Animals have their own effective way of protecting themselves from predators and abnormal climatic conditions. An intriguing example of protection adopted by animals is the changing of color by chameleons to match the color of their surrounding environment. A chameleon has several layers of cells beneath its transparent skin, of which some layers contain pigments while others just reflect light to create new colors (Rohrlich and Rubin, 1975). The most often changed colors of chameleons are between green, brown and gray, which coincidently, often match the background colors of their habitat. Although we are yet to produce a fabric that can change its color with the changing background, camouflage-patterned clothing is an effective way to conceal soldiers in their surrounding environments (Scott, 2000).

Another interesting aspect of color in nature is the vivid and extraordinary fastness of color in the feathers of peacocks. Color production in nature is either due to structural coloration or pigmentation (Zi et al., 2003). The color of peacock feathers is due to the 2D photonic-crystal structure that has the same size as the wavelength of light. This crystal is arranged in lattices in a number of layers called periods that can reflect light to produce colors. The variations in the lattice constants or the number of periods produce the diversified colors (Zi et al., 2003). We are still unable to simulate either the chameleon or peacock color to perfection. Studies on dyes that can change color with changing conditions such as temperature and light have partially succeeded, but the change in the magnitude of color is very narrow.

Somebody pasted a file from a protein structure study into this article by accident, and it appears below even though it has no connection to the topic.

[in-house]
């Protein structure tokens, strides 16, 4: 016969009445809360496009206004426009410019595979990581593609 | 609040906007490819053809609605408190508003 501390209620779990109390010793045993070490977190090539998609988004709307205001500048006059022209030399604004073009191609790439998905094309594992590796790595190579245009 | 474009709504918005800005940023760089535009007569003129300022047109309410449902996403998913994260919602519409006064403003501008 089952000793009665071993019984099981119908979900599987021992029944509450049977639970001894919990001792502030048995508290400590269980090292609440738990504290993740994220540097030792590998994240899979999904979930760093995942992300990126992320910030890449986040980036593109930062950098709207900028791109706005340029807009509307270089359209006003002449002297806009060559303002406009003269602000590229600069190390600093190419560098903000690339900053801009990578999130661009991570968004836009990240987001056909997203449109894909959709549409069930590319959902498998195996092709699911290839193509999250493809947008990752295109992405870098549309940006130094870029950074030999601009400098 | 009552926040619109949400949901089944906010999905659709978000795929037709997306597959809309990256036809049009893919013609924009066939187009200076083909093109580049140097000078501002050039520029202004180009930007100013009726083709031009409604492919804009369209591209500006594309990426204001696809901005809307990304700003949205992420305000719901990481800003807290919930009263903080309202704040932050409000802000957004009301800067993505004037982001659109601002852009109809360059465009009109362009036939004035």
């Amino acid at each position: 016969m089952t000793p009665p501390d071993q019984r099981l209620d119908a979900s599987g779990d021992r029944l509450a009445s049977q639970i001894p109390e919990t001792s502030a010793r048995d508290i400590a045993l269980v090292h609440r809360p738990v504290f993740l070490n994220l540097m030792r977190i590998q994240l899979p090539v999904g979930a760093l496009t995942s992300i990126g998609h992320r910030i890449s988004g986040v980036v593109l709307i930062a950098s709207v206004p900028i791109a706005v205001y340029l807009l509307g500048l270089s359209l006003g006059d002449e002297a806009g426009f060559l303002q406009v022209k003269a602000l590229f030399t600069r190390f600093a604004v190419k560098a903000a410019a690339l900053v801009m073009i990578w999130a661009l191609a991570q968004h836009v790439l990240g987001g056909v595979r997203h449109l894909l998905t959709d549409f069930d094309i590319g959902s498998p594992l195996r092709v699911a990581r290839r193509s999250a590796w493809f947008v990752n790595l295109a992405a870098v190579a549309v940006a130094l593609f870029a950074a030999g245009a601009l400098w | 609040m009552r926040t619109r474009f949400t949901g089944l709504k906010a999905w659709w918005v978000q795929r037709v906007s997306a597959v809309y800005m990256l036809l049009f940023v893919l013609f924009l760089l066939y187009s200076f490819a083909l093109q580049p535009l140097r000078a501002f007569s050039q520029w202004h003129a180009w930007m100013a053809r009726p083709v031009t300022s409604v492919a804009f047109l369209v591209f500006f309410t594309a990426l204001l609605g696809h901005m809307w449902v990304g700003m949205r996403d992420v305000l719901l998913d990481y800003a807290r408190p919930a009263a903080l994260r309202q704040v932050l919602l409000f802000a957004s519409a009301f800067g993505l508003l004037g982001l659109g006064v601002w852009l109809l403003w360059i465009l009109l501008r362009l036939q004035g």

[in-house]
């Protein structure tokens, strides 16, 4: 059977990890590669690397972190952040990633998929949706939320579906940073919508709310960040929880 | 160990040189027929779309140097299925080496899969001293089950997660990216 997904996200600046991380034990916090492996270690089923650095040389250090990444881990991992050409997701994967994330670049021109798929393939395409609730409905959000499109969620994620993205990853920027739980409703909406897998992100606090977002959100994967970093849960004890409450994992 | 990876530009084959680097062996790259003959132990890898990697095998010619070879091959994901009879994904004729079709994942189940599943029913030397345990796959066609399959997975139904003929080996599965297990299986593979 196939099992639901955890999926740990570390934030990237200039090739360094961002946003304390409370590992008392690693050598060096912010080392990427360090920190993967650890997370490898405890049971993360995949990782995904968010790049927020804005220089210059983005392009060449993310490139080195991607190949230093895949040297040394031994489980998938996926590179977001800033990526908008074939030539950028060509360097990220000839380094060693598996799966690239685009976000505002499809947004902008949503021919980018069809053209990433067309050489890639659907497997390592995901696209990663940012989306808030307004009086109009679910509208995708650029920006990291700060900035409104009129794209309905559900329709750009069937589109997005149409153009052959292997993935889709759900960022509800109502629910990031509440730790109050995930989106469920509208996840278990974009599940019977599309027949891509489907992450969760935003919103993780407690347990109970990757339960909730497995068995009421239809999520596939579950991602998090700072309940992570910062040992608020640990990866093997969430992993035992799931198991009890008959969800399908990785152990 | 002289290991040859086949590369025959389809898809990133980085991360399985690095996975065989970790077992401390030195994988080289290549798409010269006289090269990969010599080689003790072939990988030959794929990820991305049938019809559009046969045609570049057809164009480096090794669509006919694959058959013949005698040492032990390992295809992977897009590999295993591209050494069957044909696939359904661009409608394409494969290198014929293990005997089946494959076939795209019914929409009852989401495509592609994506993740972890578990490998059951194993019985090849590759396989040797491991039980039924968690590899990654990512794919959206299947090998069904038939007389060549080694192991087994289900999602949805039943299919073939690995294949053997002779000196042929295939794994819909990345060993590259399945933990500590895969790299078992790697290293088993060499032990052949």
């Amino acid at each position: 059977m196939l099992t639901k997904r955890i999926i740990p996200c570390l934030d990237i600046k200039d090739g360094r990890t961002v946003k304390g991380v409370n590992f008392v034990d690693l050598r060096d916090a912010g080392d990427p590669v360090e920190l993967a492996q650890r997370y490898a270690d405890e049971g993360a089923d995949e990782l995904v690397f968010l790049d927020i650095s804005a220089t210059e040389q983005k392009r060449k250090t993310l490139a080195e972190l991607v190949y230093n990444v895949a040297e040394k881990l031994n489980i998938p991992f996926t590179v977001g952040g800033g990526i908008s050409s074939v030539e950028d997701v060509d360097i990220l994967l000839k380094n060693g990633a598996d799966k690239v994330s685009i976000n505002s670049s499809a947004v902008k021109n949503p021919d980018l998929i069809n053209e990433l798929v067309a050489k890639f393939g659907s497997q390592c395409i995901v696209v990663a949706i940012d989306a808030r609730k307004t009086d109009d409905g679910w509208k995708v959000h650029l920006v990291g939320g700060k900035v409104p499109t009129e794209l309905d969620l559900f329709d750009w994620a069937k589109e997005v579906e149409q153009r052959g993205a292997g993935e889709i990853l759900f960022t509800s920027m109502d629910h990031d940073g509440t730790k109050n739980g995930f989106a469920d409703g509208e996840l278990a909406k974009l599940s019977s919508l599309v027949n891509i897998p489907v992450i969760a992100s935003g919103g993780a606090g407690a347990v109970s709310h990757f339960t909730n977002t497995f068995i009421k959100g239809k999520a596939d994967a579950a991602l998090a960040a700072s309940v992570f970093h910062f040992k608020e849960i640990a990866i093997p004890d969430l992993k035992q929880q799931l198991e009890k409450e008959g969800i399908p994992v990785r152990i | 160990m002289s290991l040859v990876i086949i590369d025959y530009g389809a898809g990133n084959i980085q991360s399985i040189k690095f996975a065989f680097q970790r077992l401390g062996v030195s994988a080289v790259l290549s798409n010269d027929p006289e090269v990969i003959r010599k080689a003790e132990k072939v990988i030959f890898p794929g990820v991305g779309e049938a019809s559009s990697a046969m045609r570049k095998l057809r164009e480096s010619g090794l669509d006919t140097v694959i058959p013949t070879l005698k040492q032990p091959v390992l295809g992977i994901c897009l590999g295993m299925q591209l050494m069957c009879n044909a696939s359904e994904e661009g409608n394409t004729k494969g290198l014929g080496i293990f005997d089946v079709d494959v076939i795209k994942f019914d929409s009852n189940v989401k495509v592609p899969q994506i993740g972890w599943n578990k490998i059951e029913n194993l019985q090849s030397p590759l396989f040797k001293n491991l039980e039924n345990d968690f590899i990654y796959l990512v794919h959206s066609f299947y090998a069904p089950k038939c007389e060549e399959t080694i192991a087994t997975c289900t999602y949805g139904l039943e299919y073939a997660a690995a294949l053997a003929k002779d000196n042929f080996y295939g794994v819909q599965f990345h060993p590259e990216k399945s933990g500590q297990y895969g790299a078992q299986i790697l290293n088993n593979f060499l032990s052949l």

Natural materials are renowned for their relatively higher strength and toughness. Spider dragline silk has a breaking energy per unit weight two orders of magnitude greater than that of high-tensile steel (Dalton et al., 2003; Smith et al., 1997). Spider silk is stronger than Kevlar and stretches better than nylon, a combination of properties seen in no other fiber (Service, 2002). Spider silk is considered an ideal material for protective ballistic materials (Dalton et al., 2003, Osaki, 1996). Spider silk has been artificially produced by using liquid crystalline spinning (Vollrath and Knight, 2001). By successfully copying the spider's internal processing mechanisms and with precise control over protein folding combined with knowledge of the gene sequences of its spinning dopes, industrial production of silk-based fibers with unique properties can be commercialized (Vollrath and Knight, 2001).

End of Days Apocalypse

End of Days Apocalypse

This work on 2012 will attempt to note them allfrom the concepts andinvolvement by the authors of the Bible and its interpreters and theprophecies depicted in both the Hopi petroglyphs and the Mayan calendarto the prophetic uttering of such psychics, mediums, and prophets asNostradamus, Madame Blavatsky, Edgar Cayce, and Jean Dixon.

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